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Ernie Els sets sights on third Scottish Open title

After making a last-minute decision to play in this week's Scottish Open, Ernie Els has his sights set on a record third title at Loch Lomond.

The twice U.S. Open champion, the only player to have won the event twice, had considered pulling out of one of his favourite events to practise links golf for next week's British Open.

"I love this tournament and really enjoy the Loch Lomond golf course," the 35-year-old told reporters on Wednesday.

"Having won it twice before, I'm really looking forward to playing and hoping for a good performance this week.

"I had thought of skipping it this year, after a tough stretch of tournaments the past month or so, and instead taking an extra week off to play some links golf in preparation for the Open.

"But I'm back and would dearly love to win this title again," added the South African, winner at Loch Lomond in 2000 and 2003. "Hopefully, I can then take some form into St Andrews."

Els, who tied for 15th in last month's U.S. Open at Pinehurst, leads the strongest European Tour field of the year with eight of the world's top 20 in action this week.

World number four Phil Mickelson, Retief Goosen (five), Australia's Adam Scott (seven), Britain's Luke Donald (13), Argentina's Angel Cabrera (15), Darren Clarke (17) and Spain's Miguel Angel Jimenez (20) are also in the field.

Left-hander Mickelson, winner of last year's U.S. Masters, is competing at Loch Lomond for the third year in a row.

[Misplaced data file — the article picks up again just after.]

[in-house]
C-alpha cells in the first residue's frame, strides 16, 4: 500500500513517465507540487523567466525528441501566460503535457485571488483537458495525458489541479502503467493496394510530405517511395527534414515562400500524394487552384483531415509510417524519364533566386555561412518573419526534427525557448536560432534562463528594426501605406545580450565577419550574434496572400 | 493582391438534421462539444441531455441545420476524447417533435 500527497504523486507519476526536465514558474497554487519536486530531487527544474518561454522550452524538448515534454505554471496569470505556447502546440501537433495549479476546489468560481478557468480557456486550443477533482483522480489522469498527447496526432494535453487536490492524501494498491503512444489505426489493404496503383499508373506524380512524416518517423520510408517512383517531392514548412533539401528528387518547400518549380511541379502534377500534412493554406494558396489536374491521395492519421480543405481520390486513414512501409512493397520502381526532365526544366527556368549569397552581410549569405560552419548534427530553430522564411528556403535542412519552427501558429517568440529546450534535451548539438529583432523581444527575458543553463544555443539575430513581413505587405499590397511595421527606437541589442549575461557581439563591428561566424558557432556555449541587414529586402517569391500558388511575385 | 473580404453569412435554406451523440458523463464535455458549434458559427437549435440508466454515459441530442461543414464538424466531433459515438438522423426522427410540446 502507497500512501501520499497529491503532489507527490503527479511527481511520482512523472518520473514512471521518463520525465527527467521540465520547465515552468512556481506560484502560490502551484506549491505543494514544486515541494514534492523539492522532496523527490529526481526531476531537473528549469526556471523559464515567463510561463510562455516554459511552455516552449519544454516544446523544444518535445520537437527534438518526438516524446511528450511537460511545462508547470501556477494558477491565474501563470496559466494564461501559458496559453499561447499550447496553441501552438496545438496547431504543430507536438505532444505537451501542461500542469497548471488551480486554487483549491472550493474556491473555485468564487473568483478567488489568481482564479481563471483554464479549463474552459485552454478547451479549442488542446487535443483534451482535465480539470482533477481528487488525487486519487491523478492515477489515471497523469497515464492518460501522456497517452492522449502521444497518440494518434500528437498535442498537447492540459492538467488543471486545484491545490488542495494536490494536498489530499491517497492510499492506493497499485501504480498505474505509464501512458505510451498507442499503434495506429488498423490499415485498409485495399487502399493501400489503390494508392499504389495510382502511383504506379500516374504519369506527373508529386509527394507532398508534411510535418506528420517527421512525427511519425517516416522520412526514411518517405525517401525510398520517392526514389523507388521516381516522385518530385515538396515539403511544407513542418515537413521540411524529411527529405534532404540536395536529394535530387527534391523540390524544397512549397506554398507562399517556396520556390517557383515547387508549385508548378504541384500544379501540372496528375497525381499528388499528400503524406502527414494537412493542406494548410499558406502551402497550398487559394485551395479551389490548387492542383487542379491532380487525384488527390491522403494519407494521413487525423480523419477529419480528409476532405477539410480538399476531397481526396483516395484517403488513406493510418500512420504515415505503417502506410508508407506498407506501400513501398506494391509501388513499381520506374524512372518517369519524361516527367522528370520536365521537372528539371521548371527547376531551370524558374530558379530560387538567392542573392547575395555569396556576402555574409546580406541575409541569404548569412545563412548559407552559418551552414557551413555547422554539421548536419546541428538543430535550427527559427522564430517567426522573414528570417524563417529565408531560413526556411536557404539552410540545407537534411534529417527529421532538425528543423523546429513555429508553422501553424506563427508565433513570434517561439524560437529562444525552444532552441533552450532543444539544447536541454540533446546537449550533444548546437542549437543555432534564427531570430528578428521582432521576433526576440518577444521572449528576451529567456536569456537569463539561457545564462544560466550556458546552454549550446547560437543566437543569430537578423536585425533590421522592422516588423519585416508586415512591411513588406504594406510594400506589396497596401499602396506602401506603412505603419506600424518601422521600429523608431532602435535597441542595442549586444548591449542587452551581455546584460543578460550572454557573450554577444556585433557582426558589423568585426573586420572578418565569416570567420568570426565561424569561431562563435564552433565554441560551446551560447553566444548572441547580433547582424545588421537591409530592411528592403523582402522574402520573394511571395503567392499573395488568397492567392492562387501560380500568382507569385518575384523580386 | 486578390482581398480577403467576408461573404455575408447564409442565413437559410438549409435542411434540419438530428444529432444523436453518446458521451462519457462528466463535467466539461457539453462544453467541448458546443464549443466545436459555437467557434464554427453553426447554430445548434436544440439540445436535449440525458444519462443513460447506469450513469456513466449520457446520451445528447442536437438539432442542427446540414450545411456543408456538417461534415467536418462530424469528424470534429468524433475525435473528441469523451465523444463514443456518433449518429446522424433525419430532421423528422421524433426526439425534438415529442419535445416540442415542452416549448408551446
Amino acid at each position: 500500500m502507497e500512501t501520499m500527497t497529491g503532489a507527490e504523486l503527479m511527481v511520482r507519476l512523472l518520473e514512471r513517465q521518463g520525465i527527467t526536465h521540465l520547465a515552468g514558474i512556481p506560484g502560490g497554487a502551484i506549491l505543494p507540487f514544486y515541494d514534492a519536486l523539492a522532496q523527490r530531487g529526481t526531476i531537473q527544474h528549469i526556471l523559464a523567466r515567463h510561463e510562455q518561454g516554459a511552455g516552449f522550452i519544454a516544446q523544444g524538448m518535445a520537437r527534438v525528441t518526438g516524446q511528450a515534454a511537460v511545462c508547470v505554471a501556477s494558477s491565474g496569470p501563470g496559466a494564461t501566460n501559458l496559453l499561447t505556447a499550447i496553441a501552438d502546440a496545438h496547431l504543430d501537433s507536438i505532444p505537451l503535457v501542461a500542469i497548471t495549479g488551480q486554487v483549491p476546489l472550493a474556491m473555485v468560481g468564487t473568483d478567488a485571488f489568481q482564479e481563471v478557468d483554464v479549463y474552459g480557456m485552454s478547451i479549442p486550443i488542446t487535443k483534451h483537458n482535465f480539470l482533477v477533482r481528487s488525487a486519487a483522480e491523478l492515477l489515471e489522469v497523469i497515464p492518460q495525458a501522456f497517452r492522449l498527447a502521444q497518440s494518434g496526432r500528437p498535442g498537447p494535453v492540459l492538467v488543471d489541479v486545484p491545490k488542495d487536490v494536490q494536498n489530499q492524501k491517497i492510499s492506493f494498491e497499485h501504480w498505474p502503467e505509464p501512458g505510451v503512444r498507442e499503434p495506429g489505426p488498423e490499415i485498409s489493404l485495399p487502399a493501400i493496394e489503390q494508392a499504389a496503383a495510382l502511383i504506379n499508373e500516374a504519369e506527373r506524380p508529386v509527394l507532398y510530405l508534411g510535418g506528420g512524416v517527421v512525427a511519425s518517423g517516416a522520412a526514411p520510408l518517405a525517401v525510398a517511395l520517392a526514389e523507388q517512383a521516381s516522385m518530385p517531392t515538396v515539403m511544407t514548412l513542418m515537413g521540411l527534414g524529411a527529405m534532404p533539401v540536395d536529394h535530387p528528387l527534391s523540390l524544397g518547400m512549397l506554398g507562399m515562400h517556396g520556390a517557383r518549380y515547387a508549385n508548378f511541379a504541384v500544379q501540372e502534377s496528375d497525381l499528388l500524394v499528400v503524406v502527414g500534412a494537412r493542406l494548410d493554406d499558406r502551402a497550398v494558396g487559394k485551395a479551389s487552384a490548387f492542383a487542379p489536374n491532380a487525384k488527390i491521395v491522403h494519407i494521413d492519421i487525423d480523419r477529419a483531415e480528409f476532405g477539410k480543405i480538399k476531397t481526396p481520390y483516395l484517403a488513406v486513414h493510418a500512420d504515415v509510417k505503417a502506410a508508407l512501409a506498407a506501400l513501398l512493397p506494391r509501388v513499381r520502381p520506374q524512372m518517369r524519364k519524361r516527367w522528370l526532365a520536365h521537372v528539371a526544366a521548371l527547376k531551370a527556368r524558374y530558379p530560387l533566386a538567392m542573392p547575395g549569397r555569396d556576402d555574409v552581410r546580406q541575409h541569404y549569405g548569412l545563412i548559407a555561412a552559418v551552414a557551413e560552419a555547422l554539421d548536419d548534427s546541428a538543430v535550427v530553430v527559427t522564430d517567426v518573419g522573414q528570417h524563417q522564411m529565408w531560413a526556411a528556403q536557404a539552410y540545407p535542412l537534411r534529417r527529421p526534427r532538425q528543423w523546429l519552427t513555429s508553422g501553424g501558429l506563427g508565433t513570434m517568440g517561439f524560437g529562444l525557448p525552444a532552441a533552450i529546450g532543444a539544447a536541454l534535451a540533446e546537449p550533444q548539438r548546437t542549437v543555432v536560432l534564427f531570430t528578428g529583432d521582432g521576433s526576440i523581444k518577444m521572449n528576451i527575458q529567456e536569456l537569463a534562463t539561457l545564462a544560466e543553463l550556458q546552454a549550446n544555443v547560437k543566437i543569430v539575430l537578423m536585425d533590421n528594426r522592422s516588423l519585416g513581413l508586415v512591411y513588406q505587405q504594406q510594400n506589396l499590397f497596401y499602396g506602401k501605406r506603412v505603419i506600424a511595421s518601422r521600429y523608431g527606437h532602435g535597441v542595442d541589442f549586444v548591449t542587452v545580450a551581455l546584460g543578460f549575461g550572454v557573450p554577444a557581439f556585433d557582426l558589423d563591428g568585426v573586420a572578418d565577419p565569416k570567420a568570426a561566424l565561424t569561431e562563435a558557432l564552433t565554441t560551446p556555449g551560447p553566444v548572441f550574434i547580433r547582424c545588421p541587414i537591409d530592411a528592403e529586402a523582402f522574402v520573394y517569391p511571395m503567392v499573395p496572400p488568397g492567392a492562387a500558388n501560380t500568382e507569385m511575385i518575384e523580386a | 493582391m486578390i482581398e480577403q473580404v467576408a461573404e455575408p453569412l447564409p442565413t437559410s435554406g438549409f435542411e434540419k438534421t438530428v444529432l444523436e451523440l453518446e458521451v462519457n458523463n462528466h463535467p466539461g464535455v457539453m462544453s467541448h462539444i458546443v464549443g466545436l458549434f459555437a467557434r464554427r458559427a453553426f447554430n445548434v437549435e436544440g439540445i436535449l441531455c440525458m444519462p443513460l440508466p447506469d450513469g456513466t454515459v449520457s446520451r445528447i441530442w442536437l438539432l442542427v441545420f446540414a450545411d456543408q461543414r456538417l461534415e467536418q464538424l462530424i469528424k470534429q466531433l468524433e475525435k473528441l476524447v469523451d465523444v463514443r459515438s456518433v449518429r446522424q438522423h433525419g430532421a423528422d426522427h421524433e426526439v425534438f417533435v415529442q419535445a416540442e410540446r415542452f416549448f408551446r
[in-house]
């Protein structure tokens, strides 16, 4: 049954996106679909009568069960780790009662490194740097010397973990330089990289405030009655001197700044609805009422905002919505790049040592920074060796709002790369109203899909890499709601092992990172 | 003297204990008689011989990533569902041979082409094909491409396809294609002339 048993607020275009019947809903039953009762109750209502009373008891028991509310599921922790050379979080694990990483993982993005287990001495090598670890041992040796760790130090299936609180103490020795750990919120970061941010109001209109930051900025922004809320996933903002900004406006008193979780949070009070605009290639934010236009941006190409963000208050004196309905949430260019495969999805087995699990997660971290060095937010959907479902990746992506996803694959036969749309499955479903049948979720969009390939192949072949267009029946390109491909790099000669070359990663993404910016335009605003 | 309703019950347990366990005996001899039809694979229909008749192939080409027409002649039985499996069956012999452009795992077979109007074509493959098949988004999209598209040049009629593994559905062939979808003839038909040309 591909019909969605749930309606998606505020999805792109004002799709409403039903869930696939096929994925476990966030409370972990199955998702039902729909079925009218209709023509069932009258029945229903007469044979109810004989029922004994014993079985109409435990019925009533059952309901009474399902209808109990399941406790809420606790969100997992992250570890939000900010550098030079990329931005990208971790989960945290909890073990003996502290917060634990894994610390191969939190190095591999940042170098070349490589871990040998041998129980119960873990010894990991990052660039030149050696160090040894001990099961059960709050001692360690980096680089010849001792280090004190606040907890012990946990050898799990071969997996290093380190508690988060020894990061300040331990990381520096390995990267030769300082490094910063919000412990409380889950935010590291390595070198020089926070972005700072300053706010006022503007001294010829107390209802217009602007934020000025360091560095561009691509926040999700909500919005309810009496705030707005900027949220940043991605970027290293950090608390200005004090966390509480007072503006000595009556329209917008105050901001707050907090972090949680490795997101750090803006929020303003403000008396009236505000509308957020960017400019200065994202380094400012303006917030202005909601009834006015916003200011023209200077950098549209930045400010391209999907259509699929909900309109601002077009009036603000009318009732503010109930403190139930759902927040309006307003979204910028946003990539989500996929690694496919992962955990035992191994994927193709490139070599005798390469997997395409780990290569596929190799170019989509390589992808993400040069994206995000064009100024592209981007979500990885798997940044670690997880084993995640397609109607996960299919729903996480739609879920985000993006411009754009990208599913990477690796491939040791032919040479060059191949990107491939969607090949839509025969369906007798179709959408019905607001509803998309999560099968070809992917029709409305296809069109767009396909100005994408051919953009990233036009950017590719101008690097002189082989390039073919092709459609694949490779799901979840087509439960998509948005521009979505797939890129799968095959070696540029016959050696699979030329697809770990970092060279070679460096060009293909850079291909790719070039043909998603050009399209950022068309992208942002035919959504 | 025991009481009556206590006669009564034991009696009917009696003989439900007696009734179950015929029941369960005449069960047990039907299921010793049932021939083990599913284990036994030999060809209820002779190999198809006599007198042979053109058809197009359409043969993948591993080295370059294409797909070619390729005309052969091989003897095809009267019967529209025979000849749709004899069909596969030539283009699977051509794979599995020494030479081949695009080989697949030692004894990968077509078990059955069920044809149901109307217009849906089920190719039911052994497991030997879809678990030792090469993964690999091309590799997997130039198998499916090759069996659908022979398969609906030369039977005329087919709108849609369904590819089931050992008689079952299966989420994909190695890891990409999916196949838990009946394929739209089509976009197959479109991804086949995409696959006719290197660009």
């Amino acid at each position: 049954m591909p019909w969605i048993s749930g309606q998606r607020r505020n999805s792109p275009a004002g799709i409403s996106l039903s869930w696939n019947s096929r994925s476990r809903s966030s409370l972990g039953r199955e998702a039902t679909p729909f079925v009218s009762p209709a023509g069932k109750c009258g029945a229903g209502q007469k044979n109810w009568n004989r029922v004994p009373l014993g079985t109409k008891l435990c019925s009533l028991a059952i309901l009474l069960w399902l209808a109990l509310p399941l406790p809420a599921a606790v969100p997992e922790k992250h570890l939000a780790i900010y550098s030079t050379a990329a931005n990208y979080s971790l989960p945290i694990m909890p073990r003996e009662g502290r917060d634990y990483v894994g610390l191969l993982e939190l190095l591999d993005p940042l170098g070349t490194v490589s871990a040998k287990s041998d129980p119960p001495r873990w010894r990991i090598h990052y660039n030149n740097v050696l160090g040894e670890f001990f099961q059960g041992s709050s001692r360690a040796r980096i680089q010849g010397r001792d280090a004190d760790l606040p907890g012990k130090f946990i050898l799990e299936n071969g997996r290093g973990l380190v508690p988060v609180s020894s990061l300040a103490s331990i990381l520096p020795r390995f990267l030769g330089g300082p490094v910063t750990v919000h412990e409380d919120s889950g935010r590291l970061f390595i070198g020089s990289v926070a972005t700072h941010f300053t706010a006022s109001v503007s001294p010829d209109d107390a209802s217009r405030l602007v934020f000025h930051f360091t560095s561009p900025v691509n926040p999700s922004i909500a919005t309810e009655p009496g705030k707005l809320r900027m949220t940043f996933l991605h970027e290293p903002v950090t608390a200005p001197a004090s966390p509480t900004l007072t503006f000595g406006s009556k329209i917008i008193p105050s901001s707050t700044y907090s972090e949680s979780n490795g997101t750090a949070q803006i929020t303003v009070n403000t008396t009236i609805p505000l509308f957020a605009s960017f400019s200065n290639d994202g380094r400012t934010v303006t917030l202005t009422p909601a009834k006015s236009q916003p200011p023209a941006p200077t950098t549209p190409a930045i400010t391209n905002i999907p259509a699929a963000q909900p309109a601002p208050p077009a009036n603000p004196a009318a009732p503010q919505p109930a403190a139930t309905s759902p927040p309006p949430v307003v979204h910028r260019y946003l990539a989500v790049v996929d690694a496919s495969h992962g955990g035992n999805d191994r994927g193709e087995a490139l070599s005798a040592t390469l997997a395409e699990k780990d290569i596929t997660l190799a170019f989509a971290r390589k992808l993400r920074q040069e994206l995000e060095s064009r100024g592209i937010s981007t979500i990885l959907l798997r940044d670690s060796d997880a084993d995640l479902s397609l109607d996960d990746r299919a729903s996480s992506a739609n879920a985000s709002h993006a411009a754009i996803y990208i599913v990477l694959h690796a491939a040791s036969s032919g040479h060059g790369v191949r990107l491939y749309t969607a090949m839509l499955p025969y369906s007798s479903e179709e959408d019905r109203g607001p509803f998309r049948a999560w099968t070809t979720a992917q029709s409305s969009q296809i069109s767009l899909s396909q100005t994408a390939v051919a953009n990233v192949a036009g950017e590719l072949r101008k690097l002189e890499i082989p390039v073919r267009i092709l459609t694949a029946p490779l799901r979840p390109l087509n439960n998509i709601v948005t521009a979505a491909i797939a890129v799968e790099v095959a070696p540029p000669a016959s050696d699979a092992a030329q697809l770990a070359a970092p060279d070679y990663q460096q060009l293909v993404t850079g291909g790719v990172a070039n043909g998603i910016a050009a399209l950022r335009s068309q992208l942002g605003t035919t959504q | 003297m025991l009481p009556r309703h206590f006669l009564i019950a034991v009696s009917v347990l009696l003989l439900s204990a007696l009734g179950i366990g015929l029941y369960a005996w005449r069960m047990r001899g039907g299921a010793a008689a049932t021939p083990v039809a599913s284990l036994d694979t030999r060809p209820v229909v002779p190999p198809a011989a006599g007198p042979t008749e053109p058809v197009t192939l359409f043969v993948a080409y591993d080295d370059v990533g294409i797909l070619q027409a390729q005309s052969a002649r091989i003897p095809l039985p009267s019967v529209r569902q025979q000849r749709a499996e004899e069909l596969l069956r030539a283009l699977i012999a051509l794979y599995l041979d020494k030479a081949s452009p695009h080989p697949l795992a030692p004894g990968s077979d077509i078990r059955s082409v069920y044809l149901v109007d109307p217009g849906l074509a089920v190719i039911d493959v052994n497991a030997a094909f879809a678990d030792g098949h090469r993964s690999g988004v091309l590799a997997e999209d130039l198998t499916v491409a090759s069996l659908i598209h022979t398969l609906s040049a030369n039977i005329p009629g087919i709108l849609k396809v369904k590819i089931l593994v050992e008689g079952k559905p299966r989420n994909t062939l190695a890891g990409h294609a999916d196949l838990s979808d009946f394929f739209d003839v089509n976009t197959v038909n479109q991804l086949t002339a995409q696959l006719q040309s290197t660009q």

"This is a wonderful event and one I'd like to play well in for a couple of reasons," he told a news conference. "Firstly it's a great event and second I'd like to get some momentum for next week.

"I think I have only one top-10 finish in this tournament and yet I know the golf course well enough," added the American, who missed the Loch Lomond cut last year by a shot.

"I've come in this year a couple of days earlier than last year to try to get adjusted to the time difference and to adapt to the course."

Scott, who tied for third in the 2001 Scottish Open after opening with a 65, is delighted to be back at the spectacular layout after a two-year absence.

"I love this place," said the 24-year-old from Adelaide. "It is one of my favourite venues and was one of the first tournaments I ever played as a professional.

"It is a great field and a great course and this is what I base my schedule around, trying to play against the best field around and to go to good golf courses for a real test."

Frenchman Thomas Levet, who came from seven strokes behind with a closing 63 to win last year's Scottish Open by a shot, is back to defend.

"Although I played really well that week, my putting was off but suddenly it came out on the back nine on the last day," he recalled.

"I have very nice memories of that finish, and it is lovely to be back. It's the same, familiar course."

The French Ryder Cup player was not concerned to be playing the American-style layout at Loch Lomond one week before the links course challenge of a British Open.

"It would be great to play more links courses, that's for sure," he said. "But when you look at the quality of the field that is here, it tells you that you have a great golf course. Everybody comes no matter what the tournament after that is."

Among those teeing off in Thursday's opening round are former champions Thomas Bjorn of Denmark (1996), American Tom Lehman (1997), Britons Lee Westwood (1998) and Colin Montgomerie (1999) and Argentina's Eduardo Romero (2002).

Also playing are twice U.S. Masters winner Jose Maria Olazabal and European Ryder Cup players Darren Clarke, Paul McGinley, Ian Poulter and David Howell.

 

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